Gubernatorial elections in November will force Kurdish political contenders to offer opposing programs, and some candidates will seek electoral advantage via populist calls for independence. At the same time, cooler heads will struggle to postpone a potentially divisive referendum next year on the final status of the oil-rich city of Kirkuk.
In fact, the friction generated by electoral politics is likely to stoke resentments within Shia and Sunni communities as well. There is a great danger that the new Iraq's sectarian politics will benefit those who promise their constituents the most -- at the expense of the central government and the country's other factions. Debates over possible constitutional amendments intended to pacify angry Sunnis and to de-fang the insurgency are likely to incite factional hostility as well.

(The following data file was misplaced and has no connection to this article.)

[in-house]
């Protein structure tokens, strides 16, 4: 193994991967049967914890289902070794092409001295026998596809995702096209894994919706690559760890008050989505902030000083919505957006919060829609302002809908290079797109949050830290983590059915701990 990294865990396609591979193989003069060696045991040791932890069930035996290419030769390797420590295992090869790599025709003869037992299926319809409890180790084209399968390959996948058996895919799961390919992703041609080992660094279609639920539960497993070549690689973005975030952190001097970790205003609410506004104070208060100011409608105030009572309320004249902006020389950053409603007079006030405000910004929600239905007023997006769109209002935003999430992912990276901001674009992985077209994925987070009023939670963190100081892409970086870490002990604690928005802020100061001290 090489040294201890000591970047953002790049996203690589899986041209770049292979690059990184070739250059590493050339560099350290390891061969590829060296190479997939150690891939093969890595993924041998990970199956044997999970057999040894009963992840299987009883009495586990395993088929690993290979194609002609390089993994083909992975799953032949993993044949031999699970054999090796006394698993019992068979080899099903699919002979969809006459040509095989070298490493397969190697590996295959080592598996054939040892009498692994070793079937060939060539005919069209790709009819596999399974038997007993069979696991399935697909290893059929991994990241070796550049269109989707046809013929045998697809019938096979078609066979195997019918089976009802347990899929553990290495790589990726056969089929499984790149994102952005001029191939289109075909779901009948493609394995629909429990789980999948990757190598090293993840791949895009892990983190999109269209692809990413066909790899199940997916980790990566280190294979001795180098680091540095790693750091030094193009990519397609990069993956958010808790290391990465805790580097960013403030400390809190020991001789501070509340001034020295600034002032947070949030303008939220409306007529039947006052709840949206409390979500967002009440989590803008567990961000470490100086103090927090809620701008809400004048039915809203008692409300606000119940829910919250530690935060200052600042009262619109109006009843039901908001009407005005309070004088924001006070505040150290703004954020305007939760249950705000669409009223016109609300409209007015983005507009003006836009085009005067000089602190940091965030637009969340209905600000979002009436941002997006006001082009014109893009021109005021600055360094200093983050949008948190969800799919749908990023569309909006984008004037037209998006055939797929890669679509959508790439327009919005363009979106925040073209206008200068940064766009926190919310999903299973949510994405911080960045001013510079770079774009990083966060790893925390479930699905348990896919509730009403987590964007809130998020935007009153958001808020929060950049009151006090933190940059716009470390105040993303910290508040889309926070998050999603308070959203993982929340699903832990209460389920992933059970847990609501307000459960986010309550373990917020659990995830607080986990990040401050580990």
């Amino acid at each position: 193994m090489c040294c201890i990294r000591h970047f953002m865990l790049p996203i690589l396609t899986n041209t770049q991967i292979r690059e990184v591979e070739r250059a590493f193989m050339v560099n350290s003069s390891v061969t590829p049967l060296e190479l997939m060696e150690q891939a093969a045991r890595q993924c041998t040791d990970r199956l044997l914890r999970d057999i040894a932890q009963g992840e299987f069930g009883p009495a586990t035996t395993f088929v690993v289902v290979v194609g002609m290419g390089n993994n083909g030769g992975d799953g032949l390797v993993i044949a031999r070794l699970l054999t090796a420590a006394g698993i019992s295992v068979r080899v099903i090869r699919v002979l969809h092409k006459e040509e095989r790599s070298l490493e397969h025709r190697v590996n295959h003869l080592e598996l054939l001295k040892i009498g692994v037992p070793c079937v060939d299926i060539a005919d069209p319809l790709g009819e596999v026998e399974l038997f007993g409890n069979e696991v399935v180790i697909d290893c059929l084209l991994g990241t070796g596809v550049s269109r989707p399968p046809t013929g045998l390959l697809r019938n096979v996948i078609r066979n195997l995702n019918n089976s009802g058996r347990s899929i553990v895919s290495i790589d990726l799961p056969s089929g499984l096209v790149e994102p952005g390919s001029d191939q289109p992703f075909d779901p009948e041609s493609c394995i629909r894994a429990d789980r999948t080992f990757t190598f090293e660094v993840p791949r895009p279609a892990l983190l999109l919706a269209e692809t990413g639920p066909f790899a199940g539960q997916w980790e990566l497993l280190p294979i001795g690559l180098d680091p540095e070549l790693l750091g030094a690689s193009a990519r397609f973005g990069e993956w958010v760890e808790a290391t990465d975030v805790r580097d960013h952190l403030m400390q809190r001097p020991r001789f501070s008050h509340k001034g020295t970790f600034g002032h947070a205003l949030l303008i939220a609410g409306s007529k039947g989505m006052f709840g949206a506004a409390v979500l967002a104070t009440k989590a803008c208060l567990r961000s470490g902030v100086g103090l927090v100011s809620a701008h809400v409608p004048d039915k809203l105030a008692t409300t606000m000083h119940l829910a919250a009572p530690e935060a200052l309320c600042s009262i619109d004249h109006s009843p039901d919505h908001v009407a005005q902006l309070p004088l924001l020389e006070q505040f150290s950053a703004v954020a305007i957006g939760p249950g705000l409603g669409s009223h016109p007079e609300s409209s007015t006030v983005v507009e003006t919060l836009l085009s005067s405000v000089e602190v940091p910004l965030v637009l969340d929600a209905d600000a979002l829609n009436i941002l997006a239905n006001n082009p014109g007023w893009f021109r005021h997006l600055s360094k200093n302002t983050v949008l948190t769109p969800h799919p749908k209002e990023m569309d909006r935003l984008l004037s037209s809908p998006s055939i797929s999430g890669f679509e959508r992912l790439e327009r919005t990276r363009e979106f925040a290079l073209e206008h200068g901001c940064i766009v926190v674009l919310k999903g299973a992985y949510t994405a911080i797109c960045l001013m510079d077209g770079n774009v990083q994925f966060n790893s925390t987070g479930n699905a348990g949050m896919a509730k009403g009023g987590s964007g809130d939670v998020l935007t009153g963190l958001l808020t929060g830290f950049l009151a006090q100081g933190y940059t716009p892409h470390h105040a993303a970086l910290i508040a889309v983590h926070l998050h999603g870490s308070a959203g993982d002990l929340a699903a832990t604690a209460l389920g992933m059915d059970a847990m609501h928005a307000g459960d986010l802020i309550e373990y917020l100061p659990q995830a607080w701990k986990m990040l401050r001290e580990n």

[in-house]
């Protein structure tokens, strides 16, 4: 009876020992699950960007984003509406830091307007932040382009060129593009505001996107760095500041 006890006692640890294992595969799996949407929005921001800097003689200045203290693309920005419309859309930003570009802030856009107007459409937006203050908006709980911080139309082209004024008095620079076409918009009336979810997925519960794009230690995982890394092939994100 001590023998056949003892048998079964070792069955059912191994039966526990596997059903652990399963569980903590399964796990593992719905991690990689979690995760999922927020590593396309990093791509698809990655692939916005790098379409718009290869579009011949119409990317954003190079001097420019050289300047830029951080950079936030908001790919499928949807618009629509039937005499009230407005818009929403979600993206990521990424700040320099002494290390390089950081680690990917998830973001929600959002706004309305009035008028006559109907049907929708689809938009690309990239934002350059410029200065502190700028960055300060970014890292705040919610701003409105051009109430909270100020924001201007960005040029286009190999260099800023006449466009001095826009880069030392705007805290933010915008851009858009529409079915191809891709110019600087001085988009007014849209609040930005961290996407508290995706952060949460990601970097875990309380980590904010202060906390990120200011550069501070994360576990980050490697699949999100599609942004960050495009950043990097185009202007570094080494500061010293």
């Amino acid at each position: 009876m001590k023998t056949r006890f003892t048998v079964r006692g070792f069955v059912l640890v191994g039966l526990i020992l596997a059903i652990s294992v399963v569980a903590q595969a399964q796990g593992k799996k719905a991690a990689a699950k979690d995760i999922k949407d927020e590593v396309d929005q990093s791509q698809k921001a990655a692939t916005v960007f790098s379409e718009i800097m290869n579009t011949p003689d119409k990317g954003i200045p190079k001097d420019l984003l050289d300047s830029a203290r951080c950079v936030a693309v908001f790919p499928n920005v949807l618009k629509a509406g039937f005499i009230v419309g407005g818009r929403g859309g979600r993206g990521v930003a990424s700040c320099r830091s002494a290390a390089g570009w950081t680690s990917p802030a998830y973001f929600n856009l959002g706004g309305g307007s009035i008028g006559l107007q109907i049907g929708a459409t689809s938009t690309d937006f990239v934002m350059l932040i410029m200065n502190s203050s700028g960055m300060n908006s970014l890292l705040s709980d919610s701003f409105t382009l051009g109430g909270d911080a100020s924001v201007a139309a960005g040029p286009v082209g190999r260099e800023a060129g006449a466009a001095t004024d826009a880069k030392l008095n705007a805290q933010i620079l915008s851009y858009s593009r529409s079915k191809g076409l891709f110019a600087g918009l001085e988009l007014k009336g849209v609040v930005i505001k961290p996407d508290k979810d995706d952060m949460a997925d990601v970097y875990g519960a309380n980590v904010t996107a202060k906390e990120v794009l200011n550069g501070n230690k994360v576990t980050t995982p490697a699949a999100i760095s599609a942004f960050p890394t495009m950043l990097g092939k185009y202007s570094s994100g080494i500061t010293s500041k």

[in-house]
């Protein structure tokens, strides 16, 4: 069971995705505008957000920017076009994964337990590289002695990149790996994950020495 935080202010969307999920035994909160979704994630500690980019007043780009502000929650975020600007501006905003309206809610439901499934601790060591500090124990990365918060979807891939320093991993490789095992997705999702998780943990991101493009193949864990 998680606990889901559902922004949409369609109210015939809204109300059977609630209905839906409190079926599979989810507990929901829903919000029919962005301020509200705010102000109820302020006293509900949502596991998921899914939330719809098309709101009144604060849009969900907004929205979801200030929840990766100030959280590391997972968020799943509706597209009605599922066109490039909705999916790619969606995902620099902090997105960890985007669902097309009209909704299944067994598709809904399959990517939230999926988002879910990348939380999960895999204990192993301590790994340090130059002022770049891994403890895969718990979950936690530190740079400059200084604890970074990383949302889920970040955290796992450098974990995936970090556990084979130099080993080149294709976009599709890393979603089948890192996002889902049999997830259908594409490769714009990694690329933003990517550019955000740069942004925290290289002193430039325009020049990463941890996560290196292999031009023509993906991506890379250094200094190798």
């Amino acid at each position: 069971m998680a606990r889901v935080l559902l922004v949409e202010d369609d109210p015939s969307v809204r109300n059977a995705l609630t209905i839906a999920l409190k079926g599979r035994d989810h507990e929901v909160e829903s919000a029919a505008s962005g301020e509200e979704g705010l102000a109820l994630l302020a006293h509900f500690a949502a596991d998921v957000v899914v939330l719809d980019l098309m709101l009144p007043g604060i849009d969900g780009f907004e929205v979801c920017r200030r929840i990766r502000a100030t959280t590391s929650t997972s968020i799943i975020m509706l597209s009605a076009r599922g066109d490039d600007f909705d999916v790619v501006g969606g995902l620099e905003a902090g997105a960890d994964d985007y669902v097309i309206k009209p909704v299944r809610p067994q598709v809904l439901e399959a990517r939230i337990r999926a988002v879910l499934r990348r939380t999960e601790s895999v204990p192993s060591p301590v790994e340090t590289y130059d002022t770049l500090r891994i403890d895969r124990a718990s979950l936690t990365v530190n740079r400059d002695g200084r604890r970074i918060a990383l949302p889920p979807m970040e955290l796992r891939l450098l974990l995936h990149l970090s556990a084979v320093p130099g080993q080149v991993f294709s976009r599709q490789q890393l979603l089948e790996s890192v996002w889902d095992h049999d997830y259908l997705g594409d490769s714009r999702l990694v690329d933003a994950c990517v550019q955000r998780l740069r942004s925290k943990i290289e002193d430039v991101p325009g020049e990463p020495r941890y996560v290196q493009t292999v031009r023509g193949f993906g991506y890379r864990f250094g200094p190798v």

More worryingly, when Shia, Sunnis, and/or Kurds decide that their elected officials are not delivering the promised perks and protections, they are likely to look beyond politics to advance their individual interests.
At that point, the future of an independent Iraq itself will be called into question. Any separatist moves by Kurdish leaders would bring Turkey into Iraqi politics.
At the same time, the protection that American forces offer Iraqi officials will diminish as troops are gradually withdrawn, and Iran will race to fill the security vacuum.
In sum, the Iraqi government may appear effective for much of this year, but it will be committed to trying to serve the competing interests of sharply divided constituencies.
Ian Bremmer is president of Eurasia Group, a political risk consultancy. Copyright: Project Syndicate/Institute for Human Science